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Notes:

Using ADF Faces Input Components (continued)

Selecting one or more values from lists: The selection features you can use include:

Select a value by using a check box (selectBooleanCheckbox ) or selecting a option button (selectOneRadio or selectBooleanRadio).

Select a single value from a list or menu (inputListOfValues or selectOneChoice).

Select from a list that includes a search and select dialog box (inputComboboxListOfValues).

Select multiple values from a list or menu (selectManyCheckbox, selectManyChoice, or selectManyListbox).

Select multiple values from a list of values by shuttling values between two lists, adding and removing values from the target list (selectManyShuttle or selectOrderShuttle).

The ADF Faces Rich Text Editor component provides users with the ability to edit rich text. Text formatting features supported include:

Text and background colors

Font name, size, and weight

Text decoration such as underline and strikethrough

Ordered and unordered lists

Text justification (left, right, center, or full)

Undo and redo

Link and unlink

Clear styling

Undo and redo

Subscript and superscript

You can provide features for users to upload files (inputFile).

Input components are usually contained within a form or subform component. A form is a component that serves as a container for other components. When you add input components, you need to embed those components within a form structure. For example, if you add an af:inputNumberSlider to a page, it must be enclosed or be a child component within an af:form.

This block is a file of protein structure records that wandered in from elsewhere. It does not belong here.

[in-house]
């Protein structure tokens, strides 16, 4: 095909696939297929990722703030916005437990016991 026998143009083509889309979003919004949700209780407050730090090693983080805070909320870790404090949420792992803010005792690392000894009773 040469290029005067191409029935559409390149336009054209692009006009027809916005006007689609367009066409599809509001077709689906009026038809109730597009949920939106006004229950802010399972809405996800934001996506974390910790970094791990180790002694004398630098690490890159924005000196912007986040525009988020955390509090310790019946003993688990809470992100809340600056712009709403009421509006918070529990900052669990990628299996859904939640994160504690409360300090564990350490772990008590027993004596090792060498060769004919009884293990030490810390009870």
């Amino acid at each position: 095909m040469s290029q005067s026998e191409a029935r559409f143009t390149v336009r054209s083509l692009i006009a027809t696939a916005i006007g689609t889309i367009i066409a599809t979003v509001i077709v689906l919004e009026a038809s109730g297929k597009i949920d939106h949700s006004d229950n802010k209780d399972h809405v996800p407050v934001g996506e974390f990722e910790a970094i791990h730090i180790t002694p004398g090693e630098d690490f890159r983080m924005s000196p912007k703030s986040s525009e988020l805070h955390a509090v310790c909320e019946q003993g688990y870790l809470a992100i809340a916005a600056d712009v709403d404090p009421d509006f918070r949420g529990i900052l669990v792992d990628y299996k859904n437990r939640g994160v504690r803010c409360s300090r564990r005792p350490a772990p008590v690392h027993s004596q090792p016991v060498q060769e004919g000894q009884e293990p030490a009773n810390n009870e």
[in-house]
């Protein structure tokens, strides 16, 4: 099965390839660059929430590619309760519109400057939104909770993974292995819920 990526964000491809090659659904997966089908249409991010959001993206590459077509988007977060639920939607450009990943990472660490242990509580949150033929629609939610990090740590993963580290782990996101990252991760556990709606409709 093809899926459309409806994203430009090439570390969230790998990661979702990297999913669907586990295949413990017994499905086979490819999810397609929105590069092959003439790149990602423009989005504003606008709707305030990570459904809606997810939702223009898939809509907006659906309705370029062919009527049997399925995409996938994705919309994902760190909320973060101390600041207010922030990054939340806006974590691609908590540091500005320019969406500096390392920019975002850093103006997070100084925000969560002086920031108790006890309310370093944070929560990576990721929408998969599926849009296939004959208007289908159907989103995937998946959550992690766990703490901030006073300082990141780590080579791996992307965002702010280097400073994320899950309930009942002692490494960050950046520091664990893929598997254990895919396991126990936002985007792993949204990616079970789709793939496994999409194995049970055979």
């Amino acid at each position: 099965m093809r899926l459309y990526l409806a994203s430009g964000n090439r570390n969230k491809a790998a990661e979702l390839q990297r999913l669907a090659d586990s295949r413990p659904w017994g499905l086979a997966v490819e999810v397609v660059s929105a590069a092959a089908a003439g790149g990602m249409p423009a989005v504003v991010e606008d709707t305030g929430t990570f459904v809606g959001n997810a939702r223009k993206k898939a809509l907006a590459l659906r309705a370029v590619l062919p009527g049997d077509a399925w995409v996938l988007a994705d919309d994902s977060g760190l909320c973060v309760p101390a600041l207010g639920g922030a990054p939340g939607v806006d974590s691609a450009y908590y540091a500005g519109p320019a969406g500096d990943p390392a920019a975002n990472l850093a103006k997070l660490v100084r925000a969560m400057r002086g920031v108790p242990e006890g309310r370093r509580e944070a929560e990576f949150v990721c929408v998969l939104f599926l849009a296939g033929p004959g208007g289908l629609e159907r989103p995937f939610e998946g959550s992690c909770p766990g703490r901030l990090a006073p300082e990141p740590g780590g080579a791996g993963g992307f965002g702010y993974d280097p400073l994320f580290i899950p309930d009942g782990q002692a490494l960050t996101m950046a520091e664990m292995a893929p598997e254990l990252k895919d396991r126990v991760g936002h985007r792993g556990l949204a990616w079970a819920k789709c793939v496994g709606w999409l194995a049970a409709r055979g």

Within a form you can also add an af:subform, which represents a portion of the page that can be independently submitted. The contents of a subform are validated (or otherwise processed) only if a component inside the subform is responsible for submitting the page. This allows for comparatively fine-grained control of which components will be validated and pushed into the model without the compromises of using entirely separate form elements.

Oracle recommends the use of a single <af:form> per page, along with using <af:subform> instead of multiple forms. Multiple forms require multiple copies of page state, and user edits in forms that aren’t submitted are always lost. When a page using subforms is submitted, page state is only written once, and all user edits are preserved.

You can include a button to reset the content of all input items to their default values (af:esetButton).

To see descriptions of how to use these input components, you can hold the cursor over the name of the component in the Component Palette.